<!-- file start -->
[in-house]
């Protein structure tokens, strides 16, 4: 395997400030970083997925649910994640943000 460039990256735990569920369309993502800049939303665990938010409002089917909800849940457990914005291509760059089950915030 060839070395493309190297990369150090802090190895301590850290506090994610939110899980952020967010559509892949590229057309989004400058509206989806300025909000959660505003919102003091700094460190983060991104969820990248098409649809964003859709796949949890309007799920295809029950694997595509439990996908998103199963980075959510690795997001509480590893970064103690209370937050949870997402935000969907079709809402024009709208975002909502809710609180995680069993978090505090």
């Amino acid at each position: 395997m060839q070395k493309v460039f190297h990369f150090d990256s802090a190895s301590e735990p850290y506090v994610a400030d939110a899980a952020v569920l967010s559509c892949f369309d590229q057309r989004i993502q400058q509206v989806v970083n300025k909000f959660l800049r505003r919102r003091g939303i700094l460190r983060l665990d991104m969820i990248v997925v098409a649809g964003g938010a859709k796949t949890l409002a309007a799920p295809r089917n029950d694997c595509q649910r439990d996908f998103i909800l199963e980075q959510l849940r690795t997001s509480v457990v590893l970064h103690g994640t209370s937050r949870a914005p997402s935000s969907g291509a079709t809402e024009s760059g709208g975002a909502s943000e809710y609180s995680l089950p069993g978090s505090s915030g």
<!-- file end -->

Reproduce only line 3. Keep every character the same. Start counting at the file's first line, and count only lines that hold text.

């Amino acid at each position: 395997m060839q070395k493309v460039f190297h990369f150090d990256s802090a190895s301590e735990p850290y506090v994610a400030d939110a899980a952020v569920l967010s559509c892949f369309d590229q057309r989004i993502q400058q509206v989806v970083n300025k909000f959660l800049r505003r919102r003091g939303i700094l460190r983060l665990d991104m969820i990248v997925v098409a649809g964003g938010a859709k796949t949890l409002a309007a799920p295809r089917n029950d694997c595509q649910r439990d996908f998103i909800l199963e980075q959510l849940r690795t997001s509480v457990v590893l970064h103690g994640t209370s937050r949870a914005p997402s935000s969907g291509a079709t809402e024009s760059g709208g975002a909502s943000e809710y609180s995680l089950p069993g978090s505090s915030g």